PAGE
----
One of the great things about restoring a vintage muscle car is that you don’t hurt values as long as you stick to the factory formula. Take this numbers-matching 1969 Plymouth Roadrunner for instance: aside from the color, it’s exactly as the original window sticker outlines it, and when it was restored the owner created his own version of his dream car, a white-on-white Roadrunner, which the factory certainly COULD have built. The result is one of the coolest ‘Beepers we’ve ever seen.
With all the red and green cars around, it’s easy to forget how awesome bright white can look. Beautifully restored from a very solid original car, this Roadrunner’s low profile color is what makes it so attention-grabbing. Seriously, look over our showroom from a distance, and this lone white car stands out like a searchlight. A lot of that is due to the expert workmanship that restored it to this level, which included making sure those big quarters were straight, the doors fit right, and giving it a modern shine that would be impossible to duplicate using 1969 technology. The white paint also makes the blackout hood treatment stand out in contrast, accentuating the Roadrunner’s aggressive look. Refinished chrome, bright stainless, and that pearlescent white padded roof (which was also original equipment) make it simply sparkle in the sun.
The black and white interior is a big part of what makes this car special. Yes, it’s the original combination and with some very desirable options, it has been restored to factory specs. New seat covers and door panels are so clean they’re almost sterile, with a black dash and fresh black carpets to really make it work. The woodgrained steering wheel was restored, as were the gauges, which cover the basics in a wide swath of dashboard real estate. The Music Master AM radio with its unique vertical knobs remains in the dash, right below the controls for the HVAC, which includes rare factory air conditioning. A glance in the trunk confirms that those are the original quarter panels, and it’s fully dressed with a new mat and a bias-ply redline tire and jack assembly.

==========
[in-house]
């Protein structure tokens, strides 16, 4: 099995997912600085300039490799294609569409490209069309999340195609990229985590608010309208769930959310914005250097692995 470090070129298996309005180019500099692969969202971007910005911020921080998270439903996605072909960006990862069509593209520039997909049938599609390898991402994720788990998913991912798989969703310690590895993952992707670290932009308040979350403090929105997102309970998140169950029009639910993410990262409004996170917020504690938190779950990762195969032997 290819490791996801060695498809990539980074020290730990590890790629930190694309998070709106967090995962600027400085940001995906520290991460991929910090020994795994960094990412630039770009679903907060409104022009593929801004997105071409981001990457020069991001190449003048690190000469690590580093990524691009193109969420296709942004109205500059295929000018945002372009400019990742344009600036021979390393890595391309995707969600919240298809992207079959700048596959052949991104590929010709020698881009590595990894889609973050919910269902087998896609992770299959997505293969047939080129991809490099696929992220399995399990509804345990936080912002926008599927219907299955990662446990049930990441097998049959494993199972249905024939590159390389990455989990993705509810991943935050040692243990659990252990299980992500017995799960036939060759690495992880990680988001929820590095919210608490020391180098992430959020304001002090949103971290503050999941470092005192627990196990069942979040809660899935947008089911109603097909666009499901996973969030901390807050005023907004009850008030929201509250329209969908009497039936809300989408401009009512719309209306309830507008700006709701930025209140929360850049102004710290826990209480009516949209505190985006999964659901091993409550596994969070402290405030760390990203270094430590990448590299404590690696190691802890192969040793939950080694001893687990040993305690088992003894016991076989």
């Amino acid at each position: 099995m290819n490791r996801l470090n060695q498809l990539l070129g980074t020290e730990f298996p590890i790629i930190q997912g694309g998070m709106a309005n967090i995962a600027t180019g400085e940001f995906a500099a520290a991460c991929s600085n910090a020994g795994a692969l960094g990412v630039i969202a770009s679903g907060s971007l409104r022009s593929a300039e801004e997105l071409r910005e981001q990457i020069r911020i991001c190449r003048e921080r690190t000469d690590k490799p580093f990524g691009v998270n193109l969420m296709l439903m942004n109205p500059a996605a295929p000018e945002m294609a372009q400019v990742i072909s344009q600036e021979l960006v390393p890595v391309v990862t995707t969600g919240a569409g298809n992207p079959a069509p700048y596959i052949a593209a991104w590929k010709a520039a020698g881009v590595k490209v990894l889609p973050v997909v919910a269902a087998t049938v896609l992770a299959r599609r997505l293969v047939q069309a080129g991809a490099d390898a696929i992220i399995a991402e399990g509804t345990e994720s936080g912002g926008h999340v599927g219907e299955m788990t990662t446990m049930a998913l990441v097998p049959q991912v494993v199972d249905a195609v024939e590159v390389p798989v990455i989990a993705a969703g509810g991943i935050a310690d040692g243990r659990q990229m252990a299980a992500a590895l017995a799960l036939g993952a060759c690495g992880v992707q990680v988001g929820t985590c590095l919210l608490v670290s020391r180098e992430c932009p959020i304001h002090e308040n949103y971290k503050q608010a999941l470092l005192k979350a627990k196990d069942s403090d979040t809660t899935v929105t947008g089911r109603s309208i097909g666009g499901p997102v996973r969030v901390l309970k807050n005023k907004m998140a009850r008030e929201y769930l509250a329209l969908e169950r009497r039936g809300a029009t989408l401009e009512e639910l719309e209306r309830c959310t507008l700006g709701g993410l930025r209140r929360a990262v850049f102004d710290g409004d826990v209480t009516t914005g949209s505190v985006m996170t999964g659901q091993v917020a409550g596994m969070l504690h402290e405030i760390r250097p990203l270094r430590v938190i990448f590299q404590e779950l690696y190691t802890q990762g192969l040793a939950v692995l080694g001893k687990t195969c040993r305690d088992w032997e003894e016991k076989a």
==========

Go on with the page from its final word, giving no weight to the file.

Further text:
That’s the original numbers-matching 383 cubic inch V8 under the hood, and against the white paint, it really sings. The Chrysler Turquoise engine paint, the black hoses, and all the ancillary parts look better in this white car than just about anywhere else, but that also means you need to get it right for maximum effect. The big A/C compressor dominates the top of the engine, but in true Mopar form, the wrinkle-finish air cleaner and vivid Roadrunner decals add a sense of fun. The exhaust manifolds were refinished during the restoration and still look great, remedying a frequent sore spot for these cars’ engine bays. Underneath, it’s backed by a TorqueFlite 3-speed automatic transmission which twists a set of 3.23 gears inside the original 8.75-inch rear. Twin Flowmasters are the only notable modification, but otherwise it’s just clean, original, nicely presented Mopar muscle. Gorgeous Magnum 500 wheels look right on any late-60s performance car, and wear modern 235/70/15 redline radials.
Documented with its original Chrysler Corporation Broadcast Sheet, window sticker, dealer invoice, and a full Govier information package, this is an unusual and highly attractive piece of Mopar muscle. Don’t hesitate, there aren’t many this cool around today. Call now!
Under development. Coming soon.